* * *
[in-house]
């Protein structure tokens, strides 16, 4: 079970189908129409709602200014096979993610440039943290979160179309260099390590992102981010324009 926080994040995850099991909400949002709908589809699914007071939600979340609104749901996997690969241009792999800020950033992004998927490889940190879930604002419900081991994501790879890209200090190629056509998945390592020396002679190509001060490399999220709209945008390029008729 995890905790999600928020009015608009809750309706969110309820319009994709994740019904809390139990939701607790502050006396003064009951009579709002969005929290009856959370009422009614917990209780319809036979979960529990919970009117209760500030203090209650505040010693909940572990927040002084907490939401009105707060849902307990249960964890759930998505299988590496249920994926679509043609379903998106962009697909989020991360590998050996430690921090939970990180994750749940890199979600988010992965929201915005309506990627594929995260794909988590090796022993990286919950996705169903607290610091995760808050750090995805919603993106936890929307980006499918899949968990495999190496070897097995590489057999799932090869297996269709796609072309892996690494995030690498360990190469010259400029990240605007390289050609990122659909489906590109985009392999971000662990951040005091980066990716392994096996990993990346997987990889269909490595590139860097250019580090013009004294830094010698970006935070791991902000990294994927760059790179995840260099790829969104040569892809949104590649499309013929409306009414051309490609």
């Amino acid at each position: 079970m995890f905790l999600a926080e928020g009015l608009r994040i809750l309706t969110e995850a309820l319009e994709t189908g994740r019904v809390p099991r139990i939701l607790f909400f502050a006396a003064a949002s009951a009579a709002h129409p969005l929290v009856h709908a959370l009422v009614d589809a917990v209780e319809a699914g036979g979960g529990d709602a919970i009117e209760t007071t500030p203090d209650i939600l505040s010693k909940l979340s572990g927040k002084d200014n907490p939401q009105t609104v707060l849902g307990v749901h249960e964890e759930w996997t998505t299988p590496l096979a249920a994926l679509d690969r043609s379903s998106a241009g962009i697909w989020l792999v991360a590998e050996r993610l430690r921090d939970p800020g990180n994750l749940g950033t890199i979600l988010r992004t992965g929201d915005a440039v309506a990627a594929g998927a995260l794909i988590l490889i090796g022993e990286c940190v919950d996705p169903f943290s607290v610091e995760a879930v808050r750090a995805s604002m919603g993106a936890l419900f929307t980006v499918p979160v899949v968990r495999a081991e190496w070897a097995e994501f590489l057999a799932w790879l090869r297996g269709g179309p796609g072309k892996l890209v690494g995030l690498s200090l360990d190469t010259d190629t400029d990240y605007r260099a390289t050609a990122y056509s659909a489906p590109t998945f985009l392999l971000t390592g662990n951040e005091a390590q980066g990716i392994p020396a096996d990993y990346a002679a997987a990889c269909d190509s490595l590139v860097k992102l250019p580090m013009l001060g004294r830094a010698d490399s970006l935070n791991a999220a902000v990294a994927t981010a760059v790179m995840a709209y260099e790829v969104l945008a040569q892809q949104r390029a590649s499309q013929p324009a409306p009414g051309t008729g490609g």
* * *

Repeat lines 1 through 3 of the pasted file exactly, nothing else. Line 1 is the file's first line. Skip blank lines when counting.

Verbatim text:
[in-house]
């Protein structure tokens, strides 16, 4: 079970189908129409709602200014096979993610440039943290979160179309260099390590992102981010324009 926080994040995850099991909400949002709908589809699914007071939600979340609104749901996997690969241009792999800020950033992004998927490889940190879930604002419900081991994501790879890209200090190629056509998945390592020396002679190509001060490399999220709209945008390029008729 995890905790999600928020009015608009809750309706969110309820319009994709994740019904809390139990939701607790502050006396003064009951009579709002969005929290009856959370009422009614917990209780319809036979979960529990919970009117209760500030203090209650505040010693909940572990927040002084907490939401009105707060849902307990249960964890759930998505299988590496249920994926679509043609379903998106962009697909989020991360590998050996430690921090939970990180994750749940890199979600988010992965929201915005309506990627594929995260794909988590090796022993990286919950996705169903607290610091995760808050750090995805919603993106936890929307980006499918899949968990495999190496070897097995590489057999799932090869297996269709796609072309892996690494995030690498360990190469010259400029990240605007390289050609990122659909489906590109985009392999971000662990951040005091980066990716392994096996990993990346997987990889269909490595590139860097250019580090013009004294830094010698970006935070791991902000990294994927760059790179995840260099790829969104040569892809949104590649499309013929409306009414051309490609």
């Amino acid at each position: 079970m995890f905790l999600a926080e928020g009015l608009r994040i809750l309706t969110e995850a309820l319009e994709t189908g994740r019904v809390p099991r139990i939701l607790f909400f502050a006396a003064a949002s009951a009579a709002h129409p969005l929290v009856h709908a959370l009422v009614d589809a917990v209780e319809a699914g036979g979960g529990d709602a919970i009117e209760t007071t500030p203090d209650i939600l505040s010693k909940l979340s572990g927040k002084d200014n907490p939401q009105t609104v707060l849902g307990v749901h249960e964890e759930w996997t998505t299988p590496l096979a249920a994926l679509d690969r043609s379903s998106a241009g962009i697909w989020l792999v991360a590998e050996r993610l430690r921090d939970p800020g990180n994750l749940g950033t890199i979600l988010r992004t992965g929201d915005a440039v309506a990627a594929g998927a995260l794909i988590l490889i090796g022993e990286c940190v919950d996705p169903f943290s607290v610091e995760a879930v808050r750090a995805s604002m919603g993106a936890l419900f929307t980006v499918p979160v899949v968990r495999a081991e190496w070897a097995e994501f590489l057999a799932w790879l090869r297996g269709g179309p796609g072309k892996l890209v690494g995030l690498s200090l360990d190469t010259d190629t400029d990240y605007r260099a390289t050609a990122y056509s659909a489906p590109t998945f985009l392999l971000t390592g662990n951040e005091a390590q980066g990716i392994p020396a096996d990993y990346a002679a997987a990889c269909d190509s490595l590139v860097k992102l250019p580090m013009l001060g004294r830094a010698d490399s970006l935070n791991a999220a902000v990294a994927t981010a760059v790179m995840a709209y260099e790829v969104l945008a040569q892809q949104r390029a590649s499309q013929p324009a409306p009414g051309t008729g490609g």